'Team effort' rescues 15-year-old basketball player stricken by heart attack during game
LEBANON — The family of a 15-year-old Lebanon boy who suffered a heart attack during a basketball game in Hopkinton Friday says the quick action of school officials and bystanders saved the boy’s life.
Nancy Parsons, principal at Lebanon High School, said sophomore Chris Roberge was "doing very well" at Dartmouth-Hitchcock Medical Center on Saturday. "He is responding with head shakes, yes and no. He recognizes people," she said.
Chris is the son of Carline Roberge of Lebanon and John Roberge of Groveton; his stepfather is Balvin Bowen, according to Parsons.
Parsons said the boys' reserve team was playing the freshmen team at Hopkinton Friday when the medical emergency happened. Chris was sitting on the bench when the episode occurred.
Hopkinton athletic director Dan Meserve and others rushed to help the stricken boy, who had no pulse and was not breathing. They performed cardiopulmonary resuscitation and used an AED, an automated external defibrillator.
And by the time paramedics arrived, the boy's heart was beating again. "It was a team effort," Parsons said. "They are all heroes."
Meserve was running the clock when the Lebanon coach called over to him, asking for help. "He said, 'I need a trainer now. One of my players is in trouble,'" he said.
Meserve ran to help, and he and others lowered the boy to the floor. "We realized he was not breathing," he said.
Meserve started doing CPR, and someone ran for the AED, which was close by. "We had to shock him twice," Meserve said.
Someone else called 9-1-1 and stayed on the phone with the dispatcher. "By the time we did the second shock, the rescue squad was there, and at that point they took over," Meserve said. "By the time they got here, he did have a pulse."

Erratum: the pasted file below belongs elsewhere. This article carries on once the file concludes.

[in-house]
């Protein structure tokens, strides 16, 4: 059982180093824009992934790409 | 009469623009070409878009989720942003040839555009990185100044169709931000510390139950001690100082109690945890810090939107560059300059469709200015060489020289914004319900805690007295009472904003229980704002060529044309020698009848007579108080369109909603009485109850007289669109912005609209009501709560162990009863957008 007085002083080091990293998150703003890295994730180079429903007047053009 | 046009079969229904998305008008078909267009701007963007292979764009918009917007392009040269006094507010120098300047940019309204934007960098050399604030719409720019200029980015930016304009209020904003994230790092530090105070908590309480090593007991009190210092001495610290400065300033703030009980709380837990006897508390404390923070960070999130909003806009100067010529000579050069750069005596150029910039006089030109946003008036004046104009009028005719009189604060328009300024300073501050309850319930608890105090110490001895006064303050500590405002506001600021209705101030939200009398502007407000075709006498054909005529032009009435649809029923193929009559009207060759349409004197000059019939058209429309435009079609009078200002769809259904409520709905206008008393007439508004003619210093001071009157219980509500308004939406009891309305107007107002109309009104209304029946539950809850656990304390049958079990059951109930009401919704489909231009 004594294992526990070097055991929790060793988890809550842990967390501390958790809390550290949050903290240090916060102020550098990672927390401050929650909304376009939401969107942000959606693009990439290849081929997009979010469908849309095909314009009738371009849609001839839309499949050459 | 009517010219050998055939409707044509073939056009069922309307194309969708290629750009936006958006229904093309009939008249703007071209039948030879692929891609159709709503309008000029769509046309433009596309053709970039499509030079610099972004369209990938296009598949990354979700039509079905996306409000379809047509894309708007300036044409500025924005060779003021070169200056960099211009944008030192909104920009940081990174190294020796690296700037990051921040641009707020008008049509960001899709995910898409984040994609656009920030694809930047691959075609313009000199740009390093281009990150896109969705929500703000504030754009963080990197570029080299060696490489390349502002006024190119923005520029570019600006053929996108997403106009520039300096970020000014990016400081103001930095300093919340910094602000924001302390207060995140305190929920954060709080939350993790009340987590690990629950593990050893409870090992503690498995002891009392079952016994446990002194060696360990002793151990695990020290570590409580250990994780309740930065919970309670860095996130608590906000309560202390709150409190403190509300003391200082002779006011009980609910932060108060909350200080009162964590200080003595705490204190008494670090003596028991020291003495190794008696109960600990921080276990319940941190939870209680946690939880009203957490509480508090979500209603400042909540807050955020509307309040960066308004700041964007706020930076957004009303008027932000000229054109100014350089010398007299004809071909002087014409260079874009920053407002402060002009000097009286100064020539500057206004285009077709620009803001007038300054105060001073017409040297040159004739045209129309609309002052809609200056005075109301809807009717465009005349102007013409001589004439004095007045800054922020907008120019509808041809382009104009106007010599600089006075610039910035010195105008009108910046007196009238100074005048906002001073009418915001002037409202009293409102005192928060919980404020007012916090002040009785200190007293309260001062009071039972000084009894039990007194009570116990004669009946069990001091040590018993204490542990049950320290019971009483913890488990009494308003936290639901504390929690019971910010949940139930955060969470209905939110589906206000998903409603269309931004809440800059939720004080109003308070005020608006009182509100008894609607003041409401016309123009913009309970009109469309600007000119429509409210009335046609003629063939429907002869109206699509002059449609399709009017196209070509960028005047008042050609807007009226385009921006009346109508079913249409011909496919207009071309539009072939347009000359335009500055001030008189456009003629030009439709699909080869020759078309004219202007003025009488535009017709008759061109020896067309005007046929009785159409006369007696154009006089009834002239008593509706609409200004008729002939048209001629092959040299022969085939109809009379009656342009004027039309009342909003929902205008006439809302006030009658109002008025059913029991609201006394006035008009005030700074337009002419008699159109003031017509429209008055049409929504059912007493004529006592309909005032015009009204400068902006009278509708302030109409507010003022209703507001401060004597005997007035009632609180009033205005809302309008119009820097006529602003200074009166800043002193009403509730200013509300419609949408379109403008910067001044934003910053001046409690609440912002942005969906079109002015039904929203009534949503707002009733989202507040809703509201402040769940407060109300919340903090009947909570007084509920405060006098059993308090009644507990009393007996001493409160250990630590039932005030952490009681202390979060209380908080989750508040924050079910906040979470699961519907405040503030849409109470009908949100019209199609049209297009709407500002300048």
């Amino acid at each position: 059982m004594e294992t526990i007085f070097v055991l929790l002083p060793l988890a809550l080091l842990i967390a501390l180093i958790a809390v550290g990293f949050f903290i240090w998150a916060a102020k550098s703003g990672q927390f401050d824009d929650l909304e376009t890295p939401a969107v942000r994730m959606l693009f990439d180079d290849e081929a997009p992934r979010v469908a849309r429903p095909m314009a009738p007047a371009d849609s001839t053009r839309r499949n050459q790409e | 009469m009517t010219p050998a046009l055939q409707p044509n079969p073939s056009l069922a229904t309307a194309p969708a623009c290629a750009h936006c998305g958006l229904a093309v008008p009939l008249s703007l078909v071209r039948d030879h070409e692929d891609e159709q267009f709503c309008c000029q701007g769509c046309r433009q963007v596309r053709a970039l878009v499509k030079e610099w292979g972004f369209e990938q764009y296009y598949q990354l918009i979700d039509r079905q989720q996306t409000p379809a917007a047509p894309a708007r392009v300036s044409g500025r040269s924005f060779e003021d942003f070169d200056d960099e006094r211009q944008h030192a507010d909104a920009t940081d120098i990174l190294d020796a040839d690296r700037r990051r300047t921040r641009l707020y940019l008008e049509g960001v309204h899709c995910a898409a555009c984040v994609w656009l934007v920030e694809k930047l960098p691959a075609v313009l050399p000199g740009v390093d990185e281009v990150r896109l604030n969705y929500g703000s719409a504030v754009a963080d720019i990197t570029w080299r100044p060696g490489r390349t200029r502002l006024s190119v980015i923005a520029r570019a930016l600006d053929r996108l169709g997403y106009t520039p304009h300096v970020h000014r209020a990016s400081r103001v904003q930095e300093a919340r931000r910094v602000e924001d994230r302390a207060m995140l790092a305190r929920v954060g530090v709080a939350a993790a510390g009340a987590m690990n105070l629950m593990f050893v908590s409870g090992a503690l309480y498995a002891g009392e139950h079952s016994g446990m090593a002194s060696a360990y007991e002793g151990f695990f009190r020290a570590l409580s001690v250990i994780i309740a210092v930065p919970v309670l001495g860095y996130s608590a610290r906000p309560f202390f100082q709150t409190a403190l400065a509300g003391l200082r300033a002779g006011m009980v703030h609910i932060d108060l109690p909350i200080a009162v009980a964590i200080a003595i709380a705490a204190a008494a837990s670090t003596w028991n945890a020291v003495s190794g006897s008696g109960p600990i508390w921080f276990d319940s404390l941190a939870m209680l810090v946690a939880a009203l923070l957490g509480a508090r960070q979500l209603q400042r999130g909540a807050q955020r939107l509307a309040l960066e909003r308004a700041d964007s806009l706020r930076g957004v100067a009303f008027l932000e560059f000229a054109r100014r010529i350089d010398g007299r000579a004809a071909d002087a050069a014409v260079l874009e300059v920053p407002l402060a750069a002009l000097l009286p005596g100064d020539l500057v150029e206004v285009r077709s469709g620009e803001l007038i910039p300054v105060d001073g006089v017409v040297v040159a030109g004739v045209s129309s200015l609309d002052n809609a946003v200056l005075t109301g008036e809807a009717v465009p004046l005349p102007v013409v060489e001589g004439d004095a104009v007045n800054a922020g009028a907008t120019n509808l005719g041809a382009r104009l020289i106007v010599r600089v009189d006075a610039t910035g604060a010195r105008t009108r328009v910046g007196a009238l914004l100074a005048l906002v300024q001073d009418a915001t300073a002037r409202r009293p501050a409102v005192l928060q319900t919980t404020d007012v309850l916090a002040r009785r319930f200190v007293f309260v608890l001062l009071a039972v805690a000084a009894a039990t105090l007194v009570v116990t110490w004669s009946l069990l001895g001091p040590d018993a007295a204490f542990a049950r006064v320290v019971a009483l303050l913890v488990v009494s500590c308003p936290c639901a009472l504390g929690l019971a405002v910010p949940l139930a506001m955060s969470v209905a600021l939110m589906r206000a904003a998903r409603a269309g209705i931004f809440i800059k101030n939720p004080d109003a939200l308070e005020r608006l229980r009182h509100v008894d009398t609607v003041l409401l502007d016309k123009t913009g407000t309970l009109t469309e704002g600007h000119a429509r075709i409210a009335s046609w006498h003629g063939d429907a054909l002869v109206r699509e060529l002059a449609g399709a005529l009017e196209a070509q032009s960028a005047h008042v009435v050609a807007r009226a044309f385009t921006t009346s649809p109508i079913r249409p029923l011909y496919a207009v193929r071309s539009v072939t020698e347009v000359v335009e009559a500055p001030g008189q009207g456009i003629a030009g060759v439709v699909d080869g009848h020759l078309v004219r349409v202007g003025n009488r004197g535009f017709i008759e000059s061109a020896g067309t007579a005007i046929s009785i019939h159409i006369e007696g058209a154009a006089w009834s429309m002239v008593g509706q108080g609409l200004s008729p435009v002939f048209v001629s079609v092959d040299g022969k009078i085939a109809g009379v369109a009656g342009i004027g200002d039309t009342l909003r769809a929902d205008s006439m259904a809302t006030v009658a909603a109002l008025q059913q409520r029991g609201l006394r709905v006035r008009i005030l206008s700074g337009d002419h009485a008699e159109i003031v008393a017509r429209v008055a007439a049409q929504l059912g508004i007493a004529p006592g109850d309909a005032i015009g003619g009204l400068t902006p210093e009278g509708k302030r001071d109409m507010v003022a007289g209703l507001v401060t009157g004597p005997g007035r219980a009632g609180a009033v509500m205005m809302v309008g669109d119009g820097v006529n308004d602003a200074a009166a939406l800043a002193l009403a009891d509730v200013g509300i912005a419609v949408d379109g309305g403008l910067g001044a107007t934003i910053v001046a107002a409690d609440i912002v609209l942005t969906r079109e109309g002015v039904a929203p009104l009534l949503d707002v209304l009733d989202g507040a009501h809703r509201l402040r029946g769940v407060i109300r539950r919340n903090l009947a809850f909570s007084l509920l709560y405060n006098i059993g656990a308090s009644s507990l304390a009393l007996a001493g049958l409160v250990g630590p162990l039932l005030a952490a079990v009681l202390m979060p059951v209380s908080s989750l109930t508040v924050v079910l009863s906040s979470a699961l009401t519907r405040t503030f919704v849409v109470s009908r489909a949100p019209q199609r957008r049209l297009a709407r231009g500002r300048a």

The boy was taken by ambulance to Concord Hospital and then flown by helicopter to Dartmouth-Hitchcock.
Meserve said one of the officials and two parents who had medical backgrounds stepped up to help. "It was an absolute team effort," he said. "It really was, in a sad, strange way, nice to see everybody just get together and do this."
Jim Roberge is Chris' uncle; he's a licensed practical nurse in St. Petersburg, Fla. He said his nephew was in a medically induced coma Friday night and "it was touch and go there for a while." But on Saturday, he was conscious and "on the road to recovery."
Roberge said an MRI showed that Chris never lost oxygen to his brain. "That's how incredible the first responders were," he said.
And on behalf of the Roberge family, he said, "we just can't express enough thanks for everybody that was there."
Meserve said Hopkinton High has had an AED for about 10 years, thanks to the booster club. "That's probably what saved this kid's life," he said.
In August, Meserve took a refresher course in CPR, where the instructor suggested singing the song "Stayin' Alive" while performing chest compressions to keep the correct rhythm. And that's just what he did as he worked on Chris, he said. "I'm actually singing out loud, 'Stayin' Alive.'"
Jim Roberge said his nephew had undergone a medical procedure to treat an unrelated cardiac problem when he was just 3 years old. Now, Chris will have to undergo surgery to have a defibrillator implanted.
Parsons, who drove Carline Roberge to the hospital and stayed with the family there Friday evening, also arranged for counselors to meet the bus when the Lebanon players got back to school. And she called all the players' parents on Saturday to share the news that Roberge was doing well.
Parsons describes Chris Roberge as "a very happy kid" who is well-liked.
"God wasn't ready for him yesterday, thank heaven," she said. "It wasn't his day to go."